Prevent junk food from being labelled healthy
India needs to tighten its food safety norms and enforce them vigorously to prevent food industry from positioning junk food as healthy, argues the writer Dinesh C Sharma
The recall of Maggi noodle packets from markets in Uttar Pradesh has evoked a variety of reactions from people, particularly on social media. Some people believed it was a healthy snack – as claimed in television commercials – while others felt that street food kiosks and mithai shops with poor hygiene should also be taken to task just like Maggi. A lot of jokes were cracked about life of hostellers, single men and mothers of nagging kids without “two-minute” noodle brand.
“Maggi disappearing is less likely to have a positive impact and more an apocalyptic outcome, at least in India,” declared a journalist on a digital news website. Most of the public discourse on the issue focused on the brand itself and trivial concerns of it becoming unavailable. This successfully obfuscated real issues this episode has raised - food safety, marketing of unhealthy or junk food and growing influence of Big Food in our food chain.
First let’s get the facts of the case right. The recall of Maggi in Uttar Pradesh was large, involving some two lakh packets belonging to one particular batch manufactured in February 2014. Nestle, which owns the brand, claims that this batch had already reached its expiry or ‘Best Before date’ in November 2014, thereby implying that it is not be blamed for substandard quality.
About the detection of Monosodium Glutamate (MSG) in samples of Maggi noodles, the company says it does not add MSG to noodles but “authorities may have detected glutamate which occurs naturally in many foods.” The food company has not been able to provide any convincing explanation about elevated levels of lead in a pack of Noodles analysed by food safety authorities.
The presence of lead is far more serious finding because the heavy metal is supposed to cause severe health problems, particularly in growing children. In fact, food safety authorities in other States too should check samples for heavy metal presence. This is not the first time that any junk food company is under scanner. A few years back, analysis of samples randomly picked up from market by the Centre for Science and Environment had found high levels of salt and other harmful ingredients in chips and noodle packets, including that of Maggi.
All processed food products manufactured and sold in the country are supposed to be regulated by the Food Safety and Standards Authority of India (FSSAI) and State food authorities in respective States. The food regulatory regime, at present, is limited to licensing, labeling norms and regulation of certain additives and other ingredients.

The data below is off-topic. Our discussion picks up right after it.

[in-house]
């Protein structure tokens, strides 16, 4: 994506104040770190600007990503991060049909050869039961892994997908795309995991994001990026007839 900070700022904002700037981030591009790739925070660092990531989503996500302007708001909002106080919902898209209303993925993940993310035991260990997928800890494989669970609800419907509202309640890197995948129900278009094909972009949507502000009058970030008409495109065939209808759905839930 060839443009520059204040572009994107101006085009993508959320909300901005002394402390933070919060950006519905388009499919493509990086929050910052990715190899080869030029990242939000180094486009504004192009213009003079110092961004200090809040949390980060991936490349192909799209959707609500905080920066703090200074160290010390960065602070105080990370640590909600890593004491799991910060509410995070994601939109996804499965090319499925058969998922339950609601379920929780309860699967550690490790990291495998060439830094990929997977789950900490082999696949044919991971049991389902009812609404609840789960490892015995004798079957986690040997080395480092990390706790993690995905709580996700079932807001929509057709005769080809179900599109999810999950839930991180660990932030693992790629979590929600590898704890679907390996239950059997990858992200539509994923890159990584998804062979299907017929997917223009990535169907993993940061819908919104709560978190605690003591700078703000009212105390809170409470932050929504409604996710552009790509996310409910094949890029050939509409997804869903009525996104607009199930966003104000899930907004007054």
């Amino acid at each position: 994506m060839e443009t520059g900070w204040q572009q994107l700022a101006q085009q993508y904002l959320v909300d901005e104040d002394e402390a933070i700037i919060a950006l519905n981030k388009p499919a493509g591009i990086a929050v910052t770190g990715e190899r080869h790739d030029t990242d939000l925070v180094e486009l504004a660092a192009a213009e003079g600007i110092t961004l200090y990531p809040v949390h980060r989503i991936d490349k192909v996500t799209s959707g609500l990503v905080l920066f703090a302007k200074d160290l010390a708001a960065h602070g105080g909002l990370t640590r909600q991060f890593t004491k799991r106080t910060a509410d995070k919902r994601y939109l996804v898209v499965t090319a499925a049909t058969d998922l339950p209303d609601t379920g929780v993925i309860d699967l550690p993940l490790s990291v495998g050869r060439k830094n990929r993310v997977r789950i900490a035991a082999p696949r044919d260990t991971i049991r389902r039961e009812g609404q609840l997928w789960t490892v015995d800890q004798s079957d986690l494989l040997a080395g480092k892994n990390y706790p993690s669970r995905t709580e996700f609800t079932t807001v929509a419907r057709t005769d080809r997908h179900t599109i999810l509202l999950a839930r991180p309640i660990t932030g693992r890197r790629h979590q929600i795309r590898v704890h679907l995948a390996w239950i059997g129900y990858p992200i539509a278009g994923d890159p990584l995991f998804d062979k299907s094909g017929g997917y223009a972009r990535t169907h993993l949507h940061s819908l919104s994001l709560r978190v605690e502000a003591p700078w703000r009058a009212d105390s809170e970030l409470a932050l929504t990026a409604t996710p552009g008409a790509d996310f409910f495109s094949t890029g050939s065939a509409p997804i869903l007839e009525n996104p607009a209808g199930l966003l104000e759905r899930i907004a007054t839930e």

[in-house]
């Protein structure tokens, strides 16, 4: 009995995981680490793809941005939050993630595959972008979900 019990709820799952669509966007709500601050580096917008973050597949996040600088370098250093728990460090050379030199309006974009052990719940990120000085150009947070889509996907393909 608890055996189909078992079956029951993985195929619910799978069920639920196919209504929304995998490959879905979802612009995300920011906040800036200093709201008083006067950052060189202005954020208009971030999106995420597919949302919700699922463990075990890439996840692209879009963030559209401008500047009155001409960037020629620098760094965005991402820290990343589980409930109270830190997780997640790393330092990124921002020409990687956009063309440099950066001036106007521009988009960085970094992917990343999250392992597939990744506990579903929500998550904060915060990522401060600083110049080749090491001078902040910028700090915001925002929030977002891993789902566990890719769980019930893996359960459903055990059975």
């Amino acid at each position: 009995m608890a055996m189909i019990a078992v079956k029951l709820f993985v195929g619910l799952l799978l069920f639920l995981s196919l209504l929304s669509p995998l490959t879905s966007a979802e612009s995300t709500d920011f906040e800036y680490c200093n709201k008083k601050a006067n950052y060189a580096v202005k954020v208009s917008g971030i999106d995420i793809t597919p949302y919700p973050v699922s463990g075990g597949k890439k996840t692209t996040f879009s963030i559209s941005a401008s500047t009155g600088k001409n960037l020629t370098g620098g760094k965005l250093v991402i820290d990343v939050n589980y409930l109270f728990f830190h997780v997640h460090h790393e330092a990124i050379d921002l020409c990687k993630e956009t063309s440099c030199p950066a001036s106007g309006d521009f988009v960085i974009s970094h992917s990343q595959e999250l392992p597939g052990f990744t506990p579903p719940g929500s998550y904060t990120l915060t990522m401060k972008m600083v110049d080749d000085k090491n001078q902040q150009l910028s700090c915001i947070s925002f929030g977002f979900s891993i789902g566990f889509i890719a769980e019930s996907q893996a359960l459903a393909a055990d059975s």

However, there are loopholes in the system in various stages. For instance, the labeling norms are not consumer-friendly and are misleading. Food labels are supposed to display amounts of calorie, protein, carbohydrate, fat and contents for which a health claim is made, but divulging salt and sodium levels is not mandatory for all products.
Moreover, contents are listed under caption “nutritional information” falsely implying to consumers that all the contents are nutritional. The information is provided for 100 ml or 100 gm of the product and not for the actual weight of the product. Even existing labeling norms are not being followed by all companies. A survey of food products in Hyderabad last year found that labeling of as many as 48 percent of the products was not as per FSSAI norms.
Those flouting the norms included Britannia, Nestle and PepsiCo. Clearly, enforcement of food regulation is extremely poor. State food administrations are not fully equipped both technically and in terms of manpower. While mandatory labeling norms are being overlooked, food companies are printing additional information on packs to give an impression to consumers that their products are ‘healthy’.
They provide so-called health and fitness tips and use celebrity endorsement to position junk food products as healthy. The food safety regulator has no mechanism in place to check veracity of tall health or disease risk reduction claims made on product packs. India has no regulation in marketing of unhealthy food items to children. The food industry is working overtime to make sure that regulation remains industry-friendly.
All standard making processes of food regulatory authority are heavily influenced by the industry. Though direct presence of food industry executives in scientific panels of FSSAI has been nixed by the Supreme Court, food industry participates in regulatory process through industry associations. The industry is even seeking a high seat in the World Health Organisation so that it can nip in the bud any move to regulate it on health grounds. This is indeed dangerous.